Shuter St design – how well does it work?

Shuter St, from Sherbourne to River, was completely reconstructed in 2020. This roadwork was long overdue; for many years, he pavement was uneven, bumpy, full of potholes, poorly patched. Also in 2020, Toronto put a protected bike lane on Shuter: bikes travel next to the curb/sidewalk, separated by a concrete curb from parked cars to the left.

One year later: how is this road design working? From Sherbourne to Parliament, Shuter St and its bike lanes appear to function well, with few conflicts. On the north side of Shuter, all of the cross-roads are one-way, leading away from Shuter. Moss Park Apartments occupies the entire block on the south; only 2 entrances on the south side of Shuter.

However, on Shuter from Parliament to River, there are numerous lanes, and most cross-roads are two-way, resulting in lots of vehicular traffic entering Shuter. These vehicles need to proceed with extreme caution to avoid pedestrians on the sidewalk; drivers also must check for oncoming traffic in 2 different locations: in the bike lane and then the roadway. Drivers cannot see oncoming Shuter vehicles since visibility blocked by cars parked on Shuter. To further challenge motorists, street directions change: Sackville St is one-way north (Queen to Shuter), then two-way, (Shuter to Dundas), then one-way south (Dundas to Wellesley). Similarly, Sumach St is one-way south (Shuter to King), then two-way (Shuter to Gerrard), then one-way north (Gerrard to Wellesley). No surprise that accidents occur (see June 20 photo of Sackville/Shuter).

Traffic on Shuter St seems to have increased, partly because there are no traffic lights or streetcars (unlike on Queen or Dundas). This makes Shuter more desirable for motorists; some vehicles greatly exceed the 40 km speed limit, especially late at night. The bike lane is also busy; lots of “near misses” when persons cross the bike lane when walking from their parked cars to the sidewalk, or when pedestrians momentarily step from the sidewalk into the bike lane to avoid obstacles (garbage bins) or groups of other pedestrians. The bike lane can be problematic for other cyclists since fast-moving e-bikes and e-scooters often use the bike lane illegally, more dangerous when they travel in the wrong direction! This design – a confined bike lane, fenced in by parked cars – is not a solution preferred by all cyclists.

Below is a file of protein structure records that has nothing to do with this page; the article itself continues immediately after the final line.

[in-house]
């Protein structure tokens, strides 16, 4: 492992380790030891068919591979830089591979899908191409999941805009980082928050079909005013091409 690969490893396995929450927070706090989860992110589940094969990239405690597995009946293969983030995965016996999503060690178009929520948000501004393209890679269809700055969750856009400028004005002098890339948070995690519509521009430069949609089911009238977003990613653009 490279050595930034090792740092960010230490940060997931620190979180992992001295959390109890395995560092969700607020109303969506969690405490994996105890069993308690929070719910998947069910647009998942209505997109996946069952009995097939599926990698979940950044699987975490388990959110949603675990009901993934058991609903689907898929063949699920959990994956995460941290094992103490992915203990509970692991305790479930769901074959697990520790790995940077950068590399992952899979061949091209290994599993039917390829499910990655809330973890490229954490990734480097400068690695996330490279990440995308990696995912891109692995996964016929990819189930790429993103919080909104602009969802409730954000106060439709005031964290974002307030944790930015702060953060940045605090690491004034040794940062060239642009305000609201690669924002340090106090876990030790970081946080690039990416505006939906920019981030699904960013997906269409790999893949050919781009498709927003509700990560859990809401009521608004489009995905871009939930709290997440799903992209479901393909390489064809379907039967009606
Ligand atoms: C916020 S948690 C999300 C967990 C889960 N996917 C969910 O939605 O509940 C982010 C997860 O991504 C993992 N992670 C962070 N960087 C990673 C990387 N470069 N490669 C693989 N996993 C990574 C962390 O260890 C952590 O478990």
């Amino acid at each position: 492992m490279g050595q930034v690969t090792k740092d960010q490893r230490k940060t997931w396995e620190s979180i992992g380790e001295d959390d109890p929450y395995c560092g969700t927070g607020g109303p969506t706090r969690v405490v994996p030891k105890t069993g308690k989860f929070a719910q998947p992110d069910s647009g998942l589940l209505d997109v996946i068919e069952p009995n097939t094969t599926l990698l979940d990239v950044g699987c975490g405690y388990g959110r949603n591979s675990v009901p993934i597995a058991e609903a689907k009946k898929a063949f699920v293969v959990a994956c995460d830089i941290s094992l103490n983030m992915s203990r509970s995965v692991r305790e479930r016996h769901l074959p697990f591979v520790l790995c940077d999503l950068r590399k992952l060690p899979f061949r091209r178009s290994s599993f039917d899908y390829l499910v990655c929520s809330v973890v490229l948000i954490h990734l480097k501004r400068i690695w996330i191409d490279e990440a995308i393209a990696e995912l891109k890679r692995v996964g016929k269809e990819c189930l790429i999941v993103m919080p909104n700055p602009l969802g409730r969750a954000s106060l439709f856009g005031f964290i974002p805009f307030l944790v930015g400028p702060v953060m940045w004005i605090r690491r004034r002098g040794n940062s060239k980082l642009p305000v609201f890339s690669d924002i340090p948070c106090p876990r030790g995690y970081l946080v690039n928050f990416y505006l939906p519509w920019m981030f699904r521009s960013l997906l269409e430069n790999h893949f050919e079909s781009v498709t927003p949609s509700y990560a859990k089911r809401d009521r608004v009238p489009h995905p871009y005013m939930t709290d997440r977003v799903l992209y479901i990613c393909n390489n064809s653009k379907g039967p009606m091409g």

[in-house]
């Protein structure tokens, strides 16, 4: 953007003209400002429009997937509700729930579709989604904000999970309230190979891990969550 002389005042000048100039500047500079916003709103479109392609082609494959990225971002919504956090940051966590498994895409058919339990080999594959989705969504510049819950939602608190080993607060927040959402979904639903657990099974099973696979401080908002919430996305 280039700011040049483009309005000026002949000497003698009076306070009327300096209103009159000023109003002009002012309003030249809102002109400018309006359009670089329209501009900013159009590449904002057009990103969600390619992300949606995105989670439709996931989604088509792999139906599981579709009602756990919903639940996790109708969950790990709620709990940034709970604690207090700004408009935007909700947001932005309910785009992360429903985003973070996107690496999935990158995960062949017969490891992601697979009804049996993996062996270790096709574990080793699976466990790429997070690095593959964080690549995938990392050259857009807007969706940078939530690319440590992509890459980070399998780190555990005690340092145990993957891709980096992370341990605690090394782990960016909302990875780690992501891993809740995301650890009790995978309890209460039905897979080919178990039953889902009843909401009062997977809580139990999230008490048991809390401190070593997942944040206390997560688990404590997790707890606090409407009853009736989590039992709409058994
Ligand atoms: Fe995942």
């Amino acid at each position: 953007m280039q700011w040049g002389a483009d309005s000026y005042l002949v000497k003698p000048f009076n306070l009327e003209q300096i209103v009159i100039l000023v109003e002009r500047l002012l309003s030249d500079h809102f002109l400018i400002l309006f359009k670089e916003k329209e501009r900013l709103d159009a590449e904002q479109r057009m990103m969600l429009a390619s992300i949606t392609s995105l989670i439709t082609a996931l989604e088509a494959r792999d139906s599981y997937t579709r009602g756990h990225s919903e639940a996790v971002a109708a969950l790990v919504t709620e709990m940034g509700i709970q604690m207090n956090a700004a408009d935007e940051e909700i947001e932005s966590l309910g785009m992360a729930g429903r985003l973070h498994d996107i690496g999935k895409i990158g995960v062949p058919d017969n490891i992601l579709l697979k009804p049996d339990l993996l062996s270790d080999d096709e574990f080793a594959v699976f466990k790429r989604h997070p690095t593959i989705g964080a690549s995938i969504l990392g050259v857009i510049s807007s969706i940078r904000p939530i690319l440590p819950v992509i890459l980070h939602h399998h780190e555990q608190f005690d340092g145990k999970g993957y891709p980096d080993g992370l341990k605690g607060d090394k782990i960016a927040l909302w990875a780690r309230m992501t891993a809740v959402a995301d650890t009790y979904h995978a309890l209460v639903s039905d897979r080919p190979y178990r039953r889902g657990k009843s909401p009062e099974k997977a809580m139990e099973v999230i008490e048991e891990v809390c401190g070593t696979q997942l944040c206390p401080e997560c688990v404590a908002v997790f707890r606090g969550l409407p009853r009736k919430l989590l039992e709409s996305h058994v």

The amount of street parking on Shuter was reduced, so Canada Post and other delivery vehicles often block the bike lane, in spite of its “protected” design. A big problem with all bike lanes in Toronto is the total lack of police enforcement, to keep cars from obstructing cyclists. For several blocks of Shuter St, there is no parking in front of houses, so how can those residents get a moving van or have new furniture delivered, without blocking the bike lane? No problem for city operations though; garbage trucks frequently drive over (and damage) the reflective bollards and concrete curbs while obstructing the bike lane.

Some parking on Shuter was eliminated to allow a large (100 metre) loading area for school buses to safely co-exist with the “protected” bike lane. Theoretically a safe design, but not in practice since bus operators ignore signs delimiting the zone for buses. Every morning, one school bus blocks the bike lane unnecessarily, forcing cyclists into the middle of the roadway. Unsafe!

For the past 20 years, Shuter has been restricted to 2 lanes, and 40 km speed. The introduction of protected bike lanes has further narrowed and complicated the roadway. There is a significant number of residential homes which front onto Shuter. Isn’t this part of Shuter really a residential street, and not a major arterial road like Queen and Dundas? The city should consider traffic calming measures for Shuter: traffic lights, 4 way stops, speed bumps.

After 12 months of experience, the city’s 2020 re-design of Shuter St gets a 5 / 10; barely a pass!

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